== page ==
John Kay has an excellent piece in the FT about the limits of risk models. As he points out, they are no use for risks that they don’t model. In particular, if they are modelling financial risks, and are calibrated using recent data, they are no use at all for modelling major phase changes. For […] Read more
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So often, just one number is not only not enough, it’s positively misleading. We often see statistics quoted that, say, the average number of children per family is 1.8. First off, what sort of average? Mean, median or mode? It makes a difference. But really, the problem is that a mean (or median or mode) […] Read more
How many times have you seen a standard disclaimer about past performance not being a good guide to the future? And internally nodded wisely, thinking that of course it’s not, the disclaimer is there to warn less sophisticated people than you. How many times have you calibrated a model based on past performance? And recent […] Read more
Randall Munroe, over at xkcd, does some really funny cartoons, and is a physicist by training. Every week he answers a hypothetical question: this week it’s How much of the Earth’s currently-existing water has ever been turned into a soft drink at some point in its history? His answer, by the way, is “not much”. […] Read more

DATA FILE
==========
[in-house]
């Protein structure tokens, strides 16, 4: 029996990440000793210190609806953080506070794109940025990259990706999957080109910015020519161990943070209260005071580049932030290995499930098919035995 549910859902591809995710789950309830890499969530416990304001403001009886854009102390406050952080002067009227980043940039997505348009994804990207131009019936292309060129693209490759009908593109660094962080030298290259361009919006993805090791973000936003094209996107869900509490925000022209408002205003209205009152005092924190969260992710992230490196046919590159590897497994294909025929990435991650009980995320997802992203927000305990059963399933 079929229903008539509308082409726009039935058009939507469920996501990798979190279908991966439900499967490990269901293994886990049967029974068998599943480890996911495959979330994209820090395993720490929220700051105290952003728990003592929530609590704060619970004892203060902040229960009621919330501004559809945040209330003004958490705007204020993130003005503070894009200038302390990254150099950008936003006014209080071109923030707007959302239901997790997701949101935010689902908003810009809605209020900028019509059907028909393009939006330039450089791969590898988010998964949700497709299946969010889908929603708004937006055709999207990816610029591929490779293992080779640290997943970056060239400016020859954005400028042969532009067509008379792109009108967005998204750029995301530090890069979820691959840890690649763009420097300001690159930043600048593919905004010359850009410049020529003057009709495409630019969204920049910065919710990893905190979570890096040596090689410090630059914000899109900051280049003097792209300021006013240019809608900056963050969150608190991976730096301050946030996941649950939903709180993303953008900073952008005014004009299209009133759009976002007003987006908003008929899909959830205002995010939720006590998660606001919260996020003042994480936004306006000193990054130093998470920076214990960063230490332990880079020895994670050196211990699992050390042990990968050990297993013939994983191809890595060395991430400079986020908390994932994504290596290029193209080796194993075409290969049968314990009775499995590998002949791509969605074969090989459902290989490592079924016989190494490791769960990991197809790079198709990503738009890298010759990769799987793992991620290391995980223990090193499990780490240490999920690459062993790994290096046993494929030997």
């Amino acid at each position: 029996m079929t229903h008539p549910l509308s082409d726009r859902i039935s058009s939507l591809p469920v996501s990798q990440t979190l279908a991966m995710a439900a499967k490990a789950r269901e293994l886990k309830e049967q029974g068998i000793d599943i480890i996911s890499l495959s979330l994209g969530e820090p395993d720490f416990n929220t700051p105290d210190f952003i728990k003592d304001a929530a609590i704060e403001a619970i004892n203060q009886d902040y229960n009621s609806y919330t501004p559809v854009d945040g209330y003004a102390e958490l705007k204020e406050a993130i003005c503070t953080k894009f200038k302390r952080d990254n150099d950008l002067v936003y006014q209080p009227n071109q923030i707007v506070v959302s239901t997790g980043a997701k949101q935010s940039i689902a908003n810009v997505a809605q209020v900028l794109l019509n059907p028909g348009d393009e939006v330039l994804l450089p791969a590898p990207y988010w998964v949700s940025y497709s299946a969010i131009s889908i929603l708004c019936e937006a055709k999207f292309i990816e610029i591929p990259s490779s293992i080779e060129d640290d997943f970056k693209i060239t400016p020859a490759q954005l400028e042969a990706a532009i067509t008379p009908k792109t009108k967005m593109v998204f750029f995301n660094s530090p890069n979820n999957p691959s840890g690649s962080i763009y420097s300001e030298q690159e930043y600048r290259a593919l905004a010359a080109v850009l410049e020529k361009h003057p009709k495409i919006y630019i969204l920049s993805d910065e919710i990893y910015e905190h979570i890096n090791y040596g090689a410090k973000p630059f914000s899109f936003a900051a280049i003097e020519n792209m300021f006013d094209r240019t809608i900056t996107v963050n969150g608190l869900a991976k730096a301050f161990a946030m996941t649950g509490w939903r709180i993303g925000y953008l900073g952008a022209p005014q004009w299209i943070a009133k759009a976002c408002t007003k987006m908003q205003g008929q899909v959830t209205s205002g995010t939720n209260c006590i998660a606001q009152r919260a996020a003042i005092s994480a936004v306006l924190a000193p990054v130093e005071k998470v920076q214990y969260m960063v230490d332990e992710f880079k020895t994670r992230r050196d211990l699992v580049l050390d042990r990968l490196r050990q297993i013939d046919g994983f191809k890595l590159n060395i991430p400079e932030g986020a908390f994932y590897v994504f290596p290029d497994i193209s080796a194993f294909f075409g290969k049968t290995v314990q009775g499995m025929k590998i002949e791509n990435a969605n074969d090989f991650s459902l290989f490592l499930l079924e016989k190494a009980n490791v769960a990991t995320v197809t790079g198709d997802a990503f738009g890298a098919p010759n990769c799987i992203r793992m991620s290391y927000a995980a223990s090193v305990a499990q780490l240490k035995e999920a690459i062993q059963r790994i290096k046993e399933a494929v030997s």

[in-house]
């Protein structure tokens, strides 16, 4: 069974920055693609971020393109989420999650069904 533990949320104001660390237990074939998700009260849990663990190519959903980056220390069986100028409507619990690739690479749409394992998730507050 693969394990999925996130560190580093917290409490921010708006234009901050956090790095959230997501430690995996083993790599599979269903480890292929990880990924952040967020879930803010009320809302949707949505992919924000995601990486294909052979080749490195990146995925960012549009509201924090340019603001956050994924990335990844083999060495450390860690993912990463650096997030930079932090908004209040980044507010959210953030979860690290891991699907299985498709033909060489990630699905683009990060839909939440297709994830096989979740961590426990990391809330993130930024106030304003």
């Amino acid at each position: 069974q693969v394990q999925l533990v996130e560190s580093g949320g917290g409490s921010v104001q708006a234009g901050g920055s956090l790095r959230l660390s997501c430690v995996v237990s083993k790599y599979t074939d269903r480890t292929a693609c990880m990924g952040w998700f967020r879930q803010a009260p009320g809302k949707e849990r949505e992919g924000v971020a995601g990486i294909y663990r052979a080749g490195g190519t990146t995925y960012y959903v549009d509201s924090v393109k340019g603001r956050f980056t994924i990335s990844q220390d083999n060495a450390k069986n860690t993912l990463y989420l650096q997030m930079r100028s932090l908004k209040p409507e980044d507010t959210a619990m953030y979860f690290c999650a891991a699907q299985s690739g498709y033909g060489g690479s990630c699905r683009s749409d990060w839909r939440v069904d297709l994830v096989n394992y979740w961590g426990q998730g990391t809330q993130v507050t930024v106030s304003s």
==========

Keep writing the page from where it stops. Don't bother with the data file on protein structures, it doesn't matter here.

… but some are more wrong than others. It’s emerged that a risk calculator for cholesterol-related heart disease risk is giving some highly dubious results. So completely healthy people could start taking unnecessary drugs. It’s not clear if the problem is in the specification or the implementation: but either way, the results seem rather dubious. […] Read more
Tags: heart disease
Antonio Fatas has some interesting things to say about the reliance of economic models on implausible assumptions. All models rely on assumptions and economic models are known (and made fun of) for relying on very strong assumptions about rationality, perfect information,… Many of these assumptions are unrealistic but they are justified as a way to […] Read more